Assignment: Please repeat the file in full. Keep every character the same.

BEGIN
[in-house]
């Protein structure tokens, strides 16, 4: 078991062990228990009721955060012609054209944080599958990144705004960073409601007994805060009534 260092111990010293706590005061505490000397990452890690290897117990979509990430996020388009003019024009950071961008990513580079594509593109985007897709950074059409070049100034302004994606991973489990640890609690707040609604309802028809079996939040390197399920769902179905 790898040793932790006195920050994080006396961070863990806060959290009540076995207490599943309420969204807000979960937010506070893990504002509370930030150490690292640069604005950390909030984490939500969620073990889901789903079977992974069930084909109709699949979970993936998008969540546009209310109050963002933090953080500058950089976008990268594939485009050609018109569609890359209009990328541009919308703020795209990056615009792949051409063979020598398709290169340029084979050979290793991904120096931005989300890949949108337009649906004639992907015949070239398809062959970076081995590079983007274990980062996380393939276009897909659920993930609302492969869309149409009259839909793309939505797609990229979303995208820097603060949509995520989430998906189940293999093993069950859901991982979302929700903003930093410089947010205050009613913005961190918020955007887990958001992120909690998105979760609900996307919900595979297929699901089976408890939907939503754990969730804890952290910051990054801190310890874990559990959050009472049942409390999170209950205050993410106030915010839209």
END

[in-house]
């Protein structure tokens, strides 16, 4: 078991062990228990009721955060012609054209944080599958990144705004960073409601007994805060009534 260092111990010293706590005061505490000397990452890690290897117990979509990430996020388009003019024009950071961008990513580079594509593109985007897709950074059409070049100034302004994606991973489990640890609690707040609604309802028809079996939040390197399920769902179905 790898040793932790006195920050994080006396961070863990806060959290009540076995207490599943309420969204807000979960937010506070893990504002509370930030150490690292640069604005950390909030984490939500969620073990889901789903079977992974069930084909109709699949979970993936998008969540546009209310109050963002933090953080500058950089976008990268594939485009050609018109569609890359209009990328541009919308703020795209990056615009792949051409063979020598398709290169340029084979050979290793991904120096931005989300890949949108337009649906004639992907015949070239398809062959970076081995590079983007274990980062996380393939276009897909659920993930609302492969869309149409009259839909793309939505797609990229979303995208820097603060949509995520989430998906189940293999093993069950859901991982979302929700903003930093410089947010205050009613913005961190918020955007887990958001992120909690998105979760609900996307919900595979297929699901089976408890939907939503754990969730804890952290910051990054801190310890874990559990959050009472049942409390999170209950205050993410106030915010839209």